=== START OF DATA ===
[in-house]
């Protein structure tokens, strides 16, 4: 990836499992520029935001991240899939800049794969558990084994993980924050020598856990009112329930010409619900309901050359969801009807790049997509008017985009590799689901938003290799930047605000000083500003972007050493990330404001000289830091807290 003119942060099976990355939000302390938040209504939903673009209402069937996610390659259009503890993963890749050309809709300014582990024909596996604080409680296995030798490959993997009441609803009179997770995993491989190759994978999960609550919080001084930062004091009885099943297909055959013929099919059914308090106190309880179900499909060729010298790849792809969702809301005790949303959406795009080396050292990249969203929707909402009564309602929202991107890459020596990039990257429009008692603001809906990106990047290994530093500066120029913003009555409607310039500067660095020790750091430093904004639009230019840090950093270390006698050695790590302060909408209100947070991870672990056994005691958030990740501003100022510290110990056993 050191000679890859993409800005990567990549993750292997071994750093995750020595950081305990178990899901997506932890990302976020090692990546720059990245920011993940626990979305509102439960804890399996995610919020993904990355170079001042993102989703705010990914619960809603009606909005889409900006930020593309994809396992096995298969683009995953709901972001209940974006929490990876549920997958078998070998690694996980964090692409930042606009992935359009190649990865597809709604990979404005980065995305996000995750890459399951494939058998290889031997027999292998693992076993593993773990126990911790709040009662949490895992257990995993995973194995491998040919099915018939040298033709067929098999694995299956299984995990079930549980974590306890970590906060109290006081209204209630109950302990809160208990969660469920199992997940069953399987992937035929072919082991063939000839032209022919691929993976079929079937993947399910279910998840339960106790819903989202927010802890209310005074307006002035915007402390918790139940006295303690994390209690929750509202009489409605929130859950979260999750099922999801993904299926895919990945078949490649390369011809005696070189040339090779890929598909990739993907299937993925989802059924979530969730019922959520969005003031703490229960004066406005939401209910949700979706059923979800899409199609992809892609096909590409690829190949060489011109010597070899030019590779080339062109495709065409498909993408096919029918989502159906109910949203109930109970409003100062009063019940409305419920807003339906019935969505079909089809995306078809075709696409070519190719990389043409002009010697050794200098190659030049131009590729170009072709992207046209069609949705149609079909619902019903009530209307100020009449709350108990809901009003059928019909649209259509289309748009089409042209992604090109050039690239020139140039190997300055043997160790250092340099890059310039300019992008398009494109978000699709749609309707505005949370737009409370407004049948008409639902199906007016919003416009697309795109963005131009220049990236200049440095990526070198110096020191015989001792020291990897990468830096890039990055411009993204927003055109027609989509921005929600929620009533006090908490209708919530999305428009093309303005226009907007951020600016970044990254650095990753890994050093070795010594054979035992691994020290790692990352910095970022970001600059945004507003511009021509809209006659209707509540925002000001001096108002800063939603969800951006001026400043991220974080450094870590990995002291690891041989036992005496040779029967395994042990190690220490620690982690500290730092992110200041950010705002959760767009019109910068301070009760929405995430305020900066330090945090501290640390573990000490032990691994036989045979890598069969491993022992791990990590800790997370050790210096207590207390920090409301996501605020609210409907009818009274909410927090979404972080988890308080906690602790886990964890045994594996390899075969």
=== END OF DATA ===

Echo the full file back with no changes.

[in-house]
């Protein structure tokens, strides 16, 4: 990836499992520029935001991240899939800049794969558990084994993980924050020598856990009112329930010409619900309901050359969801009807790049997509008017985009590799689901938003290799930047605000000083500003972007050493990330404001000289830091807290 003119942060099976990355939000302390938040209504939903673009209402069937996610390659259009503890993963890749050309809709300014582990024909596996604080409680296995030798490959993997009441609803009179997770995993491989190759994978999960609550919080001084930062004091009885099943297909055959013929099919059914308090106190309880179900499909060729010298790849792809969702809301005790949303959406795009080396050292990249969203929707909402009564309602929202991107890459020596990039990257429009008692603001809906990106990047290994530093500066120029913003009555409607310039500067660095020790750091430093904004639009230019840090950093270390006698050695790590302060909408209100947070991870672990056994005691958030990740501003100022510290110990056993 050191000679890859993409800005990567990549993750292997071994750093995750020595950081305990178990899901997506932890990302976020090692990546720059990245920011993940626990979305509102439960804890399996995610919020993904990355170079001042993102989703705010990914619960809603009606909005889409900006930020593309994809396992096995298969683009995953709901972001209940974006929490990876549920997958078998070998690694996980964090692409930042606009992935359009190649990865597809709604990979404005980065995305996000995750890459399951494939058998290889031997027999292998693992076993593993773990126990911790709040009662949490895992257990995993995973194995491998040919099915018939040298033709067929098999694995299956299984995990079930549980974590306890970590906060109290006081209204209630109950302990809160208990969660469920199992997940069953399987992937035929072919082991063939000839032209022919691929993976079929079937993947399910279910998840339960106790819903989202927010802890209310005074307006002035915007402390918790139940006295303690994390209690929750509202009489409605929130859950979260999750099922999801993904299926895919990945078949490649390369011809005696070189040339090779890929598909990739993907299937993925989802059924979530969730019922959520969005003031703490229960004066406005939401209910949700979706059923979800899409199609992809892609096909590409690829190949060489011109010597070899030019590779080339062109495709065409498909993408096919029918989502159906109910949203109930109970409003100062009063019940409305419920807003339906019935969505079909089809995306078809075709696409070519190719990389043409002009010697050794200098190659030049131009590729170009072709992207046209069609949705149609079909619902019903009530209307100020009449709350108990809901009003059928019909649209259509289309748009089409042209992604090109050039690239020139140039190997300055043997160790250092340099890059310039300019992008398009494109978000699709749609309707505005949370737009409370407004049948008409639902199906007016919003416009697309795109963005131009220049990236200049440095990526070198110096020191015989001792020291990897990468830096890039990055411009993204927003055109027609989509921005929600929620009533006090908490209708919530999305428009093309303005226009907007951020600016970044990254650095990753890994050093070795010594054979035992691994020290790692990352910095970022970001600059945004507003511009021509809209006659209707509540925002000001001096108002800063939603969800951006001026400043991220974080450094870590990995002291690891041989036992005496040779029967395994042990190690220490620690982690500290730092992110200041950010705002959760767009019109910068301070009760929405995430305020900066330090945090501290640390573990000490032990691994036989045979890598069969491993022992791990990590800790997370050790210096207590207390920090409301996501605020609210409907009818009274909410927090979404972080988890308080906690602790886990964890045994594996390899075969």